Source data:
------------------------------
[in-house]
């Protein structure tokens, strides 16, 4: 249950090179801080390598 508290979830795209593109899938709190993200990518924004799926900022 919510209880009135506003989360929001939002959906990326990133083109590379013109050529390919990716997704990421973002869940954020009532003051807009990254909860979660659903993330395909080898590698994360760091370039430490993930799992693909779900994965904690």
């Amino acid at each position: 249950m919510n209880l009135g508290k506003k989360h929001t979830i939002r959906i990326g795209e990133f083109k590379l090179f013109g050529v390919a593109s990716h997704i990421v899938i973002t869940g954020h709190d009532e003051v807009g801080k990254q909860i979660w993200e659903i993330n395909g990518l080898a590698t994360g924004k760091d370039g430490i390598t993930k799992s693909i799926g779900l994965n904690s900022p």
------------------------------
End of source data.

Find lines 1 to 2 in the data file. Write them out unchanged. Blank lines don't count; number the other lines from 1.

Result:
[in-house]
């Protein structure tokens, strides 16, 4: 249950090179801080390598 508290979830795209593109899938709190993200990518924004799926900022 919510209880009135506003989360929001939002959906990326990133083109590379013109050529390919990716997704990421973002869940954020009532003051807009990254909860979660659903993330395909080898590698994360760091370039430490993930799992693909779900994965904690």